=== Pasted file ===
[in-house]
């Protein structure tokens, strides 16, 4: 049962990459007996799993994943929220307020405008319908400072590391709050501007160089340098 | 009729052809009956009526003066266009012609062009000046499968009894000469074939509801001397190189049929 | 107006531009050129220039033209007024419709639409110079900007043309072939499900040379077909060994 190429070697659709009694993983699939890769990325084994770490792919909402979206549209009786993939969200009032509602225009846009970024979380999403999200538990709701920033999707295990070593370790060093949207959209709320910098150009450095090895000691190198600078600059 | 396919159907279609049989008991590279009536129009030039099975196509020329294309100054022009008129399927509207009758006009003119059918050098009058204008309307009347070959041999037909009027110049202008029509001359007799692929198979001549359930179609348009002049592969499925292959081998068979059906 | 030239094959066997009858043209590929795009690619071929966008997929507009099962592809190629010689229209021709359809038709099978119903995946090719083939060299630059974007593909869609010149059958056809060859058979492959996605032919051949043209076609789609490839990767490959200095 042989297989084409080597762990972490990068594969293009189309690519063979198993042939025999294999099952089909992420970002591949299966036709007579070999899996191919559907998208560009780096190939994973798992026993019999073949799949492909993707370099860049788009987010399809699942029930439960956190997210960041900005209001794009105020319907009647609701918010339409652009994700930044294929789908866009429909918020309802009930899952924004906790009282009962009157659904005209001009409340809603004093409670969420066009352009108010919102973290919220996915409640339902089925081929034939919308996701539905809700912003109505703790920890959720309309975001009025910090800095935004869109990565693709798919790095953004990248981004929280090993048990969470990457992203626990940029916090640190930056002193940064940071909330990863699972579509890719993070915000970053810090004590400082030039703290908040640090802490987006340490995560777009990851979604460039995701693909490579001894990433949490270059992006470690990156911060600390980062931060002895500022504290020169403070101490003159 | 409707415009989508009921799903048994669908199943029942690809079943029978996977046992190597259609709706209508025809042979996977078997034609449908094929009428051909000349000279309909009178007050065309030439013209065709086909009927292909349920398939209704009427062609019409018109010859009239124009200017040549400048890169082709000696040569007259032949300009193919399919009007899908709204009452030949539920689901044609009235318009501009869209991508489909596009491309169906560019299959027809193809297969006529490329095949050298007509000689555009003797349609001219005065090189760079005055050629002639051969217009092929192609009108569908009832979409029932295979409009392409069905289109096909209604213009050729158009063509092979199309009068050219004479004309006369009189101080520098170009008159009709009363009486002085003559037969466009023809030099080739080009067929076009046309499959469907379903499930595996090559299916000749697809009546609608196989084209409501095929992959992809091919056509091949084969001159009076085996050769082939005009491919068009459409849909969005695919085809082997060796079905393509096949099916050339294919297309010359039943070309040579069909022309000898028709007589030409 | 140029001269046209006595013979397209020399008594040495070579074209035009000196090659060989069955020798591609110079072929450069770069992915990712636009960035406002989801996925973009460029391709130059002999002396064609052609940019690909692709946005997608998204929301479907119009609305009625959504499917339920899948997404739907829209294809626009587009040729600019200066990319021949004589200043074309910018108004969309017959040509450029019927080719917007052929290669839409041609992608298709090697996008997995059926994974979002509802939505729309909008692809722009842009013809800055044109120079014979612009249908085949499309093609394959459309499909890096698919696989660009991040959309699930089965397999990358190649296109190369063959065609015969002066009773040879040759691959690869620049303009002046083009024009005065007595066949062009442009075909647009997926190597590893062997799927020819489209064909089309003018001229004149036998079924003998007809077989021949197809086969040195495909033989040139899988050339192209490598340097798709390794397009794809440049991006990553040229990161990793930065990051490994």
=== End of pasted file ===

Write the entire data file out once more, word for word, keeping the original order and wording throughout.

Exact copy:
[in-house]
């Protein structure tokens, strides 16, 4: 049962990459007996799993994943929220307020405008319908400072590391709050501007160089340098 | 009729052809009956009526003066266009012609062009000046499968009894000469074939509801001397190189049929 | 107006531009050129220039033209007024419709639409110079900007043309072939499900040379077909060994 190429070697659709009694993983699939890769990325084994770490792919909402979206549209009786993939969200009032509602225009846009970024979380999403999200538990709701920033999707295990070593370790060093949207959209709320910098150009450095090895000691190198600078600059 | 396919159907279609049989008991590279009536129009030039099975196509020329294309100054022009008129399927509207009758006009003119059918050098009058204008309307009347070959041999037909009027110049202008029509001359007799692929198979001549359930179609348009002049592969499925292959081998068979059906 | 030239094959066997009858043209590929795009690619071929966008997929507009099962592809190629010689229209021709359809038709099978119903995946090719083939060299630059974007593909869609010149059958056809060859058979492959996605032919051949043209076609789609490839990767490959200095 042989297989084409080597762990972490990068594969293009189309690519063979198993042939025999294999099952089909992420970002591949299966036709007579070999899996191919559907998208560009780096190939994973798992026993019999073949799949492909993707370099860049788009987010399809699942029930439960956190997210960041900005209001794009105020319907009647609701918010339409652009994700930044294929789908866009429909918020309802009930899952924004906790009282009962009157659904005209001009409340809603004093409670969420066009352009108010919102973290919220996915409640339902089925081929034939919308996701539905809700912003109505703790920890959720309309975001009025910090800095935004869109990565693709798919790095953004990248981004929280090993048990969470990457992203626990940029916090640190930056002193940064940071909330990863699972579509890719993070915000970053810090004590400082030039703290908040640090802490987006340490995560777009990851979604460039995701693909490579001894990433949490270059992006470690990156911060600390980062931060002895500022504290020169403070101490003159 | 409707415009989508009921799903048994669908199943029942690809079943029978996977046992190597259609709706209508025809042979996977078997034609449908094929009428051909000349000279309909009178007050065309030439013209065709086909009927292909349920398939209704009427062609019409018109010859009239124009200017040549400048890169082709000696040569007259032949300009193919399919009007899908709204009452030949539920689901044609009235318009501009869209991508489909596009491309169906560019299959027809193809297969006529490329095949050298007509000689555009003797349609001219005065090189760079005055050629002639051969217009092929192609009108569908009832979409029932295979409009392409069905289109096909209604213009050729158009063509092979199309009068050219004479004309006369009189101080520098170009008159009709009363009486002085003559037969466009023809030099080739080009067929076009046309499959469907379903499930595996090559299916000749697809009546609608196989084209409501095929992959992809091919056509091949084969001159009076085996050769082939005009491919068009459409849909969005695919085809082997060796079905393509096949099916050339294919297309010359039943070309040579069909022309000898028709007589030409 | 140029001269046209006595013979397209020399008594040495070579074209035009000196090659060989069955020798591609110079072929450069770069992915990712636009960035406002989801996925973009460029391709130059002999002396064609052609940019690909692709946005997608998204929301479907119009609305009625959504499917339920899948997404739907829209294809626009587009040729600019200066990319021949004589200043074309910018108004969309017959040509450029019927080719917007052929290669839409041609992608298709090697996008997995059926994974979002509802939505729309909008692809722009842009013809800055044109120079014979612009249908085949499309093609394959459309499909890096698919696989660009991040959309699930089965397999990358190649296109190369063959065609015969002066009773040879040759691959690869620049303009002046083009024009005065007595066949062009442009075909647009997926190597590893062997799927020819489209064909089309003018001229004149036998079924003998007809077989021949197809086969040195495909033989040139899988050339192209490598340097798709390794397009794809440049991006990553040229990161990793930065990051490994």